National Moderator's Reports

March 2019

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The following report gives feedback to assist assessors with general issues and trends that have been identified during external moderation of the internal English standards in 2018.

It does not clarify specific standards but provides further insights from moderation material viewed throughout the year.


Volume of Evidence Produced

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Some students produce an excessive volume of evidence. Students are not required to submit evidence beyond the criteria of the standard. It is appropriate for teachers to guide students to produce succinct evidence in response to the achievement criteria of the standard.

In English, this is sometimes the case for the Level 2 and 3 writing standards when using material from other standards. For example, an information literacy report submitted for a writing standard may be over 2,000 words. As this writing needs to be taken to publication standard, reworking of structure and language is generally needed so that it creates effects for the reader.

Occasionally students submit more evidence than is required for the personal responses for 90854 and 91106. Most students who meet 91106 are able to do so with individual text responses of about a page long. At Level 1, the responses are often shorter than this. When evidence is longer, it usually provides plot summary, and offers personal response to more aspects than are needed.

Excellence at Level 3

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There is some inconsistency in awarding Excellence. When making assessor decisions regarding Excellence, consideration needs to be given to the overall quality of the evidence. This is critical when making a judgement at the Merit/Excellence boundary.

Group Work

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Group work is an acceptable form of assessment, if appropriate to the standard. When submitting group work for moderation, the teacher needs to ensure there is evidence that each student has met the standard.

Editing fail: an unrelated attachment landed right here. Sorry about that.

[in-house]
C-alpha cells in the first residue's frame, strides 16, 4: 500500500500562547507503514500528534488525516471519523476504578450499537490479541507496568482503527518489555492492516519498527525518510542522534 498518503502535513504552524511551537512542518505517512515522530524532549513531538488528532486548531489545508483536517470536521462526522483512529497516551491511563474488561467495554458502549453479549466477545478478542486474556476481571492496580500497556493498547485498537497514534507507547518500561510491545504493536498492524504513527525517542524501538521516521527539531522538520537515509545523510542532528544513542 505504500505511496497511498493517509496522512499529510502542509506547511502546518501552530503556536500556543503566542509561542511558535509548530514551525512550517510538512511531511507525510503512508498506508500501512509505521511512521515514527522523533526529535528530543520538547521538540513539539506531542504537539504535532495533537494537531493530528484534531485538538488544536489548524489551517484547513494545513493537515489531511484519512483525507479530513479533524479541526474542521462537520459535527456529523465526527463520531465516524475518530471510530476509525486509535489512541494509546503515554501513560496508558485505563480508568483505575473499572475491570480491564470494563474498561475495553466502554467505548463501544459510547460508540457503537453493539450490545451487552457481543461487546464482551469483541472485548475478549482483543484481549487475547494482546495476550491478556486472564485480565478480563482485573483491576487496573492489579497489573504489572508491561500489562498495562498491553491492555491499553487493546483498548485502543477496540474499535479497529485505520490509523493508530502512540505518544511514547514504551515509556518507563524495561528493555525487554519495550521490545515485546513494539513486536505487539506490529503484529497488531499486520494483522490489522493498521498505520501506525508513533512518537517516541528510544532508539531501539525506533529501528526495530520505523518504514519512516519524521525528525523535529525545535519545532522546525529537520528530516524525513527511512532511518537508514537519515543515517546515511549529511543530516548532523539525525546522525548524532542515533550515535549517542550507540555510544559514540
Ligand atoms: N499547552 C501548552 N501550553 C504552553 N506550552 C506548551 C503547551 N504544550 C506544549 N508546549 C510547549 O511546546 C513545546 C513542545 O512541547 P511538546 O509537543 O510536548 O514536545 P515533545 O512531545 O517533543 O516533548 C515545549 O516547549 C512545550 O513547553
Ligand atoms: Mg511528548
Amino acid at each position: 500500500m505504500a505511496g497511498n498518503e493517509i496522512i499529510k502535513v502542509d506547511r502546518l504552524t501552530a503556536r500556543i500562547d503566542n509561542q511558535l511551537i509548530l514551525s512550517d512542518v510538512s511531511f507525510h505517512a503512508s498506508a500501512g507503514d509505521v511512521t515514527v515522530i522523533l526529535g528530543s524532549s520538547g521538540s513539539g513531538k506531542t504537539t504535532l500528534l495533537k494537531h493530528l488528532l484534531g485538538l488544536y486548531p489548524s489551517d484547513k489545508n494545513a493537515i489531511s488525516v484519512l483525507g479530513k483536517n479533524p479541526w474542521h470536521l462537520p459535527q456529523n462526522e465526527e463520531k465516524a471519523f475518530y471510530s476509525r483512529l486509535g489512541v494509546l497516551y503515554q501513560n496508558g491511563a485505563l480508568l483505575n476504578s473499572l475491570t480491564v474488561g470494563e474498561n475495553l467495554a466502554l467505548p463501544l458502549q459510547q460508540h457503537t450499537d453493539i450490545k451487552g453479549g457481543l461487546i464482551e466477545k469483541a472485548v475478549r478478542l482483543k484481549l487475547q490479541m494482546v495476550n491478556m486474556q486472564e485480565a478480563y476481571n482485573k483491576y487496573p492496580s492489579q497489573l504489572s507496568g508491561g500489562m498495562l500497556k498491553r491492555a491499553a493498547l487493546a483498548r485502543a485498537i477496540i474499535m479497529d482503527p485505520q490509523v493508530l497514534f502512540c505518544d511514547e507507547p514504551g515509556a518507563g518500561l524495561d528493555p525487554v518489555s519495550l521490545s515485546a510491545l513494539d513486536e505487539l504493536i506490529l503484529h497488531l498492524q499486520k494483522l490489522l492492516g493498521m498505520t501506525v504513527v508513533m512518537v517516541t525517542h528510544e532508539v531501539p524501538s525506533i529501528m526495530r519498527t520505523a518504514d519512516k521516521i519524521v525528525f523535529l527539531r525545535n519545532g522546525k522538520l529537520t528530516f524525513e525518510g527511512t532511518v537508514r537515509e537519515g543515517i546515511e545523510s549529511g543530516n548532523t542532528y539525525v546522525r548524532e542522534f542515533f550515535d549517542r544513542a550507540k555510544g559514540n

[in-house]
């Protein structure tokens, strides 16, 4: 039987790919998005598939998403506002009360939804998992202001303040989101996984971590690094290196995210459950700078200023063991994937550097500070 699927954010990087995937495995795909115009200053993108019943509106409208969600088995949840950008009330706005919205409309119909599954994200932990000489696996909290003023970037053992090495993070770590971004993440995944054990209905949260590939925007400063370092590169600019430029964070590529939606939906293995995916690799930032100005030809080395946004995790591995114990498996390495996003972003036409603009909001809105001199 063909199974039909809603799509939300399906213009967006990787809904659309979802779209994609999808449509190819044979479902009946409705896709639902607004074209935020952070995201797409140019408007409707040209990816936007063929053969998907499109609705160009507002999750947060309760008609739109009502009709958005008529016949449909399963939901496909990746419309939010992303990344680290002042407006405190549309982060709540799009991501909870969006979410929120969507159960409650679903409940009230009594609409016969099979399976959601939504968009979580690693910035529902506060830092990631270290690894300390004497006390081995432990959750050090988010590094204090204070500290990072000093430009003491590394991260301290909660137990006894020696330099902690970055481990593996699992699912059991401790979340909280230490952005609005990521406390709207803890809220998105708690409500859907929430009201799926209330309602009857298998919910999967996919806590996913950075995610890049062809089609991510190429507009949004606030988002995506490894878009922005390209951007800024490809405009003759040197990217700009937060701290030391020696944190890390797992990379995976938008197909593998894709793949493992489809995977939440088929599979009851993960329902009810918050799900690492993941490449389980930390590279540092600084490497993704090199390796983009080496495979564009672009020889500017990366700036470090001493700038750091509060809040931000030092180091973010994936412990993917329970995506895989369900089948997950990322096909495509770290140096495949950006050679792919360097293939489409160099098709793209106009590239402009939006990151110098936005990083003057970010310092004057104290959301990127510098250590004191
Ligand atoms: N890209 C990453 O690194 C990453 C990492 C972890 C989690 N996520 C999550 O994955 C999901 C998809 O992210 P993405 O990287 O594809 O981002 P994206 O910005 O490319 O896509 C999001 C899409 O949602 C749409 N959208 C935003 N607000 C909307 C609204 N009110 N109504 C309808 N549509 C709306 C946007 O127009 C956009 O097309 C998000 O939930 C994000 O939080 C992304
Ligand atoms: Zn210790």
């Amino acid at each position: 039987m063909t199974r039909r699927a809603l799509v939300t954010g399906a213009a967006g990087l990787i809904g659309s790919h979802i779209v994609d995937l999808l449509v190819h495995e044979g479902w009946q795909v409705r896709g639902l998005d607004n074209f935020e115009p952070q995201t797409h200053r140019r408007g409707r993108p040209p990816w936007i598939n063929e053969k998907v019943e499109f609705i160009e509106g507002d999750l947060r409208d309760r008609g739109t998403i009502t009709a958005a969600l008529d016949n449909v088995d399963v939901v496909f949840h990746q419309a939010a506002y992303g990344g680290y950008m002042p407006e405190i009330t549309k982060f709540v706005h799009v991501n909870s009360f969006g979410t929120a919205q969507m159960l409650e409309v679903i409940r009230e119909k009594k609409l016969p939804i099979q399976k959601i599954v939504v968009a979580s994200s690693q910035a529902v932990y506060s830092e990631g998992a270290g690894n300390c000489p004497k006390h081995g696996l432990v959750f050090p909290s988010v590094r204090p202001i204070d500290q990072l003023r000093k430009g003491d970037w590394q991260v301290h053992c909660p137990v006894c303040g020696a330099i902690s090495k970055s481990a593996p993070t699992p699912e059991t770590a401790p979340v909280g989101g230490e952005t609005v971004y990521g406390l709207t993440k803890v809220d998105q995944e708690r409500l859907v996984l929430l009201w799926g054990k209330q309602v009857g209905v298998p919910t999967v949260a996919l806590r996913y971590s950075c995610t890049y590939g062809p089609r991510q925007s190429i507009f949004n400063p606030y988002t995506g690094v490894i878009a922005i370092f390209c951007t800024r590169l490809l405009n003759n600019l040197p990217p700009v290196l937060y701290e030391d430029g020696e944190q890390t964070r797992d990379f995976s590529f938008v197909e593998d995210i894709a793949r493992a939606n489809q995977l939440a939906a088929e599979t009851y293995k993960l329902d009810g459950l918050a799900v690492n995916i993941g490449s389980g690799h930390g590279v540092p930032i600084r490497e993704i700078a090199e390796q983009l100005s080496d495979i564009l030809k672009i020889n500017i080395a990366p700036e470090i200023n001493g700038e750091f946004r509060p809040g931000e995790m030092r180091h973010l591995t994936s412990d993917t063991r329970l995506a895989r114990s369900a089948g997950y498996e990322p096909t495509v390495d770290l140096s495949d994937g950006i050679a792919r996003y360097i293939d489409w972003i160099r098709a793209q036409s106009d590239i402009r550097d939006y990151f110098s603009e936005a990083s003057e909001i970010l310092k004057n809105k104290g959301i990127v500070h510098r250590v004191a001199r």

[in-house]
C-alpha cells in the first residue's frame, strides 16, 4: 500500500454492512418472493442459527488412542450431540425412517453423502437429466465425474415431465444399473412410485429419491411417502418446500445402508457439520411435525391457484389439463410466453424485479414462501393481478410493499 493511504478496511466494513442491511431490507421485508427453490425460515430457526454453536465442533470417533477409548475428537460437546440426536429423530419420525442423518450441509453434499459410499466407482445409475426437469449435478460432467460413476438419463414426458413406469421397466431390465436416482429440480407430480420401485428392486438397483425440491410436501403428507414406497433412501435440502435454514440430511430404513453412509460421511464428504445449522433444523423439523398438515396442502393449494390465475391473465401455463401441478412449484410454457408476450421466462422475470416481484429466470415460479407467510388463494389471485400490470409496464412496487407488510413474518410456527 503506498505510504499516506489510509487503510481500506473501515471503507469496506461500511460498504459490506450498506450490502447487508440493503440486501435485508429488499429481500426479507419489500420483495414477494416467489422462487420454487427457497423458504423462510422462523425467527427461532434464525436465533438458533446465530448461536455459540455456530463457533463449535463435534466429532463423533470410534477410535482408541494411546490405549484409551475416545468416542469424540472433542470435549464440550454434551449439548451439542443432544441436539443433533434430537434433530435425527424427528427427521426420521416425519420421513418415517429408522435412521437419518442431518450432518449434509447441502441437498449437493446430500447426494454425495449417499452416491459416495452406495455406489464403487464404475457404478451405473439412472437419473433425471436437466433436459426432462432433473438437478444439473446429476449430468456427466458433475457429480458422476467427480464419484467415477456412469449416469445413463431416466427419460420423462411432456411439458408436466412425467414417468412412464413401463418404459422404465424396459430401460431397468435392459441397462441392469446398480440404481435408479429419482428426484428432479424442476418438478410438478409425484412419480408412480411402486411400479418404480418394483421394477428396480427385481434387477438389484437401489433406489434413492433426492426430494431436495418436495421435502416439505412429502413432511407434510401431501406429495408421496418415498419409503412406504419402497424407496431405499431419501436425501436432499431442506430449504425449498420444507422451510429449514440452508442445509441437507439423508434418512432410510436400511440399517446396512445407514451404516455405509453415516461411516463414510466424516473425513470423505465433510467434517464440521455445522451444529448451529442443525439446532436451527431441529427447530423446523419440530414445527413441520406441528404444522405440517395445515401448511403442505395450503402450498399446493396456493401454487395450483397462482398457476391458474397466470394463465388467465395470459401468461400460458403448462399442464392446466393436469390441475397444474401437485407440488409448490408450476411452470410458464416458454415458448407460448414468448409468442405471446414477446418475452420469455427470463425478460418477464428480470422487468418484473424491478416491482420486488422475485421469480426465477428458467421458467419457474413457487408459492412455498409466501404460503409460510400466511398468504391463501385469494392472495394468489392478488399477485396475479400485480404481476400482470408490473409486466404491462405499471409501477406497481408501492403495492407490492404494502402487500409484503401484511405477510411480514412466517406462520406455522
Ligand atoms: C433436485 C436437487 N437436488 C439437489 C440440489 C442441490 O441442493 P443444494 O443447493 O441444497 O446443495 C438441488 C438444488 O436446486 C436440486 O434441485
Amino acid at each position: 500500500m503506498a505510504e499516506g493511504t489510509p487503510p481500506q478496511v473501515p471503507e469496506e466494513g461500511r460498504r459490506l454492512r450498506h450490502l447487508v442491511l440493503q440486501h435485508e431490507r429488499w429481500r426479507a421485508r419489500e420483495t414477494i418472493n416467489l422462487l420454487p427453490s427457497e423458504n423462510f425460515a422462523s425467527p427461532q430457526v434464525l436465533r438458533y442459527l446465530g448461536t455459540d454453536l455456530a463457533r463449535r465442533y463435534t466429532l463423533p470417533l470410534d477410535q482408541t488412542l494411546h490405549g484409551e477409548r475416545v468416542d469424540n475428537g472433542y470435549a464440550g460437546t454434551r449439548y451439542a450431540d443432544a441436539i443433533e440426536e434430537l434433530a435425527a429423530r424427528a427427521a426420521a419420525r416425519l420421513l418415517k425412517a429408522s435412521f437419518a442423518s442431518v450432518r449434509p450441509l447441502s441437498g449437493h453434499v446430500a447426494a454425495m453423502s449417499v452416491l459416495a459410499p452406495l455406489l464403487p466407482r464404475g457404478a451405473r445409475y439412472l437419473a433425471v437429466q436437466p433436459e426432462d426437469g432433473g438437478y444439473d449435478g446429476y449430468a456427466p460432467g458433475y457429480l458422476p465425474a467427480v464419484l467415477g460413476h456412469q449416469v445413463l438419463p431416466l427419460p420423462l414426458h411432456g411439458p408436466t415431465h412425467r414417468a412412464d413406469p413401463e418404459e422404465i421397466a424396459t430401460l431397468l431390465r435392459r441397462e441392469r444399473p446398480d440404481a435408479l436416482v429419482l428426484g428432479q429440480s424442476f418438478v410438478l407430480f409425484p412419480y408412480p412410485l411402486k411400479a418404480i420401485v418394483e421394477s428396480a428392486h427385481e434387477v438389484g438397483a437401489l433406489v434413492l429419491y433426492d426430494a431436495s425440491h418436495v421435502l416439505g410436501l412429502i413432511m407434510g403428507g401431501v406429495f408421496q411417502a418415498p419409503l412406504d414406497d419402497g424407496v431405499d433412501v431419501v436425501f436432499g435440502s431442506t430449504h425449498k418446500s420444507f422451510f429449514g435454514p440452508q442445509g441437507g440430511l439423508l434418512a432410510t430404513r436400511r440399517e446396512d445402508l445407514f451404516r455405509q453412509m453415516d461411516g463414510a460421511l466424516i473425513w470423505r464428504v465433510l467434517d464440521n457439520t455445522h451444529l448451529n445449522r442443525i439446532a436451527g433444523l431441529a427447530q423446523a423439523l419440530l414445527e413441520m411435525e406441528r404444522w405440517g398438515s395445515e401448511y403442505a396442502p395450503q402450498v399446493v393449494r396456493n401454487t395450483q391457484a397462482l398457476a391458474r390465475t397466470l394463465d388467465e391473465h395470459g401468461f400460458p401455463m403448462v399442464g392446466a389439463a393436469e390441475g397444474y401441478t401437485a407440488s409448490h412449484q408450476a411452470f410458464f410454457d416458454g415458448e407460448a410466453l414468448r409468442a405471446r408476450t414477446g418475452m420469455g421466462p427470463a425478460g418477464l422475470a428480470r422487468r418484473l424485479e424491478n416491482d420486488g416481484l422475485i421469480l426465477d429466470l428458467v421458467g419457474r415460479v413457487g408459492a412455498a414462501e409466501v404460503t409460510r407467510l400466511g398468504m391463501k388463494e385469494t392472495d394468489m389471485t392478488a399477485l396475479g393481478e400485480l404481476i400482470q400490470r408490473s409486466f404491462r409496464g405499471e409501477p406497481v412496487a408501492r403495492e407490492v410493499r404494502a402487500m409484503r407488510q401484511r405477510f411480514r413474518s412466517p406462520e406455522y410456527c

The contribution of each student can be tracked and presented in a variety of ways, such as written record of teacher observation, the division of workload into clearly defined tasks, a student worklog or video diary, recordings of teacher/student conferences, etc.

Integrated Assessment of Standards

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This refers to assessing multiple standards via one submission of student evidence. The assessment of standards may be integrated either within a subject or across subjects.

For external moderation, if the assessment is across subjects and the student evidence is physical, it can be sent on to the next subject moderator/s if required. If it is an online submission, the student evidence can be uploaded for each standard being moderated.

Some students have successfully utilised material that has been prepared for other English standards (and other subject areas). They have reworked it in order to produce an appropriate text type at publication standard for one of the writing standards.

Such material has generally required refocussing the content around an appropriate idea and purpose as well as using carefully selected language features to create specific effects and sustain reader interest.  For example, reports have been crafted into essays or feature articles or other appropriate text types from those listed in the standard.  

Writing Standards: Accuracy Requirements

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The wording in all the English writing Achievement Standards at all three NCEA levels and grades (except for Level 1 Achievement) is that the writing standards require learners to demonstrate ‘the accurate use of written text conventions (including spelling, punctuation, grammar) so that the writing contains at most minor errors.’

Evidence of the drafting process is rarely seen in external moderation. Occasionally teachers question whether the grade awarded is appropriate for the number of errors in a piece of student writing.

‘Accurate use’ is not a count of errors. It is about whether students demonstrate that they can use language conventions accurately ‘with minor editing’. If there are scattered errors throughout, could they be fixed, by themselves, in a timely way (10 to 15 minutes or so)? If not, then the errors are not minor.

If the error pattern shows that the student does not know a convention (run-on sentence structure is a frequent example) then the work is not accurate. Resubmission cannot take place after further teaching and learning in this situation, so such error patterns mean that the standard has not been met.

In 2018 the National Moderators delivered several workshops on this topic, including at the NZATE National Conference. A summary of this presentation is available in English in Aotearoa: A Coming of Age.

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